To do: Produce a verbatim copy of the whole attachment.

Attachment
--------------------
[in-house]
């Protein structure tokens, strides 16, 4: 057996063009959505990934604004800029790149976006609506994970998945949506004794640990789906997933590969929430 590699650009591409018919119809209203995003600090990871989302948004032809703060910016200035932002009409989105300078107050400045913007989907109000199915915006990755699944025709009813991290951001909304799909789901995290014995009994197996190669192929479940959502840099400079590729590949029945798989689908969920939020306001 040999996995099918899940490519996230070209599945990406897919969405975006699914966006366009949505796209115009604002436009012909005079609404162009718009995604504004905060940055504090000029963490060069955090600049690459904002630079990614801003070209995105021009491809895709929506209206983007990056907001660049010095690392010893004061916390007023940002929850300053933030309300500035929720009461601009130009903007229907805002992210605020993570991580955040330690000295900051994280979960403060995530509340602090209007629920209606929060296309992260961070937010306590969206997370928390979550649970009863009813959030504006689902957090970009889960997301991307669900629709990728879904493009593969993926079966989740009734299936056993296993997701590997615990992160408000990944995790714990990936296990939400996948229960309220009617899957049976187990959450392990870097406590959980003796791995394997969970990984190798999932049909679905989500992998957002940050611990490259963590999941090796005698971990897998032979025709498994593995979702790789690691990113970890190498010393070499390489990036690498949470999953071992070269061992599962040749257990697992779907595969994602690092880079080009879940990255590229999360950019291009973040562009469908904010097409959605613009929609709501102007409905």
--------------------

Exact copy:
[in-house]
């Protein structure tokens, strides 16, 4: 057996063009959505990934604004800029790149976006609506994970998945949506004794640990789906997933590969929430 590699650009591409018919119809209203995003600090990871989302948004032809703060910016200035932002009409989105300078107050400045913007989907109000199915915006990755699944025709009813991290951001909304799909789901995290014995009994197996190669192929479940959502840099400079590729590949029945798989689908969920939020306001 040999996995099918899940490519996230070209599945990406897919969405975006699914966006366009949505796209115009604002436009012909005079609404162009718009995604504004905060940055504090000029963490060069955090600049690459904002630079990614801003070209995105021009491809895709929506209206983007990056907001660049010095690392010893004061916390007023940002929850300053933030309300500035929720009461601009130009903007229907805002992210605020993570991580955040330690000295900051994280979960403060995530509340602090209007629920209606929060296309992260961070937010306590969206997370928390979550649970009863009813959030504006689902957090970009889960997301991307669900629709990728879904493009593969993926079966989740009734299936056993296993997701590997615990992160408000990944995790714990990936296990939400996948229960309220009617899957049976187990959450392990870097406590959980003796791995394997969970990984190798999932049909679905989500992998957002940050611990490259963590999941090796005698971990897998032979025709498994593995979702790789690691990113970890190498010393070499390489990036690498949470999953071992070269061992599962040749257990697992779907595969994602690092880079080009879940990255590229999360950019291009973040562009469908904010097409959605613009929609709501102007409905």